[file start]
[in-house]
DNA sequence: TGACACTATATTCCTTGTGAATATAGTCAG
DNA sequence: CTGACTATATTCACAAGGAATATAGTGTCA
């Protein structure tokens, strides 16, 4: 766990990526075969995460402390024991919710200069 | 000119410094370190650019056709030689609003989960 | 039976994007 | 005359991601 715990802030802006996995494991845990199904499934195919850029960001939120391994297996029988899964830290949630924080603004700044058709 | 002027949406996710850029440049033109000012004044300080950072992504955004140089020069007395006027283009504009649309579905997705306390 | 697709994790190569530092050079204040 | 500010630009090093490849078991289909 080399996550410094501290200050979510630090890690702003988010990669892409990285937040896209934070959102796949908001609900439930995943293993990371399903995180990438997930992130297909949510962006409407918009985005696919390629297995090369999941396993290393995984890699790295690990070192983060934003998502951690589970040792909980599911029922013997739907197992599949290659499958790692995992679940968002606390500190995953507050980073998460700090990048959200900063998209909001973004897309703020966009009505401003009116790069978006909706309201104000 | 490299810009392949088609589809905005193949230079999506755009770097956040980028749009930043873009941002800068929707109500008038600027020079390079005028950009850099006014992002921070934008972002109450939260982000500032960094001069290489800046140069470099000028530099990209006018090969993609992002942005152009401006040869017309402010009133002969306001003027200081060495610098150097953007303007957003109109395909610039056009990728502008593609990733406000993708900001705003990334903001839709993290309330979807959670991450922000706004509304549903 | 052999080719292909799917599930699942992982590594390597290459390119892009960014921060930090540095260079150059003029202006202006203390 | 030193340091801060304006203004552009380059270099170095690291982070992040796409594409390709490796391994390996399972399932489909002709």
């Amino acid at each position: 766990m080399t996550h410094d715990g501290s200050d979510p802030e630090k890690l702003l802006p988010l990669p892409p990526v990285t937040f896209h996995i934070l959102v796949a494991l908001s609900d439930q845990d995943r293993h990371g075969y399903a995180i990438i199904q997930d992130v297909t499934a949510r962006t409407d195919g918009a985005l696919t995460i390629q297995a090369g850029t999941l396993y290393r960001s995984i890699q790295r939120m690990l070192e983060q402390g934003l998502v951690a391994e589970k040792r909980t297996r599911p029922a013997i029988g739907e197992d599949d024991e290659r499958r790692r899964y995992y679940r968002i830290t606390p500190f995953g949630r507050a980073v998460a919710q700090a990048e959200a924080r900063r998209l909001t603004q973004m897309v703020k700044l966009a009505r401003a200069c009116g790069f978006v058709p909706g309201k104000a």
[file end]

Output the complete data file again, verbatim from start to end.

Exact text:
[in-house]
DNA sequence: TGACACTATATTCCTTGTGAATATAGTCAG
DNA sequence: CTGACTATATTCACAAGGAATATAGTGTCA
């Protein structure tokens, strides 16, 4: 766990990526075969995460402390024991919710200069 | 000119410094370190650019056709030689609003989960 | 039976994007 | 005359991601 715990802030802006996995494991845990199904499934195919850029960001939120391994297996029988899964830290949630924080603004700044058709 | 002027949406996710850029440049033109000012004044300080950072992504955004140089020069007395006027283009504009649309579905997705306390 | 697709994790190569530092050079204040 | 500010630009090093490849078991289909 080399996550410094501290200050979510630090890690702003988010990669892409990285937040896209934070959102796949908001609900439930995943293993990371399903995180990438997930992130297909949510962006409407918009985005696919390629297995090369999941396993290393995984890699790295690990070192983060934003998502951690589970040792909980599911029922013997739907197992599949290659499958790692995992679940968002606390500190995953507050980073998460700090990048959200900063998209909001973004897309703020966009009505401003009116790069978006909706309201104000 | 490299810009392949088609589809905005193949230079999506755009770097956040980028749009930043873009941002800068929707109500008038600027020079390079005028950009850099006014992002921070934008972002109450939260982000500032960094001069290489800046140069470099000028530099990209006018090969993609992002942005152009401006040869017309402010009133002969306001003027200081060495610098150097953007303007957003109109395909610039056009990728502008593609990733406000993708900001705003990334903001839709993290309330979807959670991450922000706004509304549903 | 052999080719292909799917599930699942992982590594390597290459390119892009960014921060930090540095260079150059003029202006202006203390 | 030193340091801060304006203004552009380059270099170095690291982070992040796409594409390709490796391994390996399972399932489909002709």
């Amino acid at each position: 766990m080399t996550h410094d715990g501290s200050d979510p802030e630090k890690l702003l802006p988010l990669p892409p990526v990285t937040f896209h996995i934070l959102v796949a494991l908001s609900d439930q845990d995943r293993h990371g075969y399903a995180i990438i199904q997930d992130v297909t499934a949510r962006t409407d195919g918009a985005l696919t995460i390629q297995a090369g850029t999941l396993y290393r960001s995984i890699q790295r939120m690990l070192e983060q402390g934003l998502v951690a391994e589970k040792r909980t297996r599911p029922a013997i029988g739907e197992d599949d024991e290659r499958r790692r899964y995992y679940r968002i830290t606390p500190f995953g949630r507050a980073v998460a919710q700090a990048e959200a924080r900063r998209l909001t603004q973004m897309v703020k700044l966009a009505r401003a200069c009116g790069f978006v058709p909706g309201k104000a």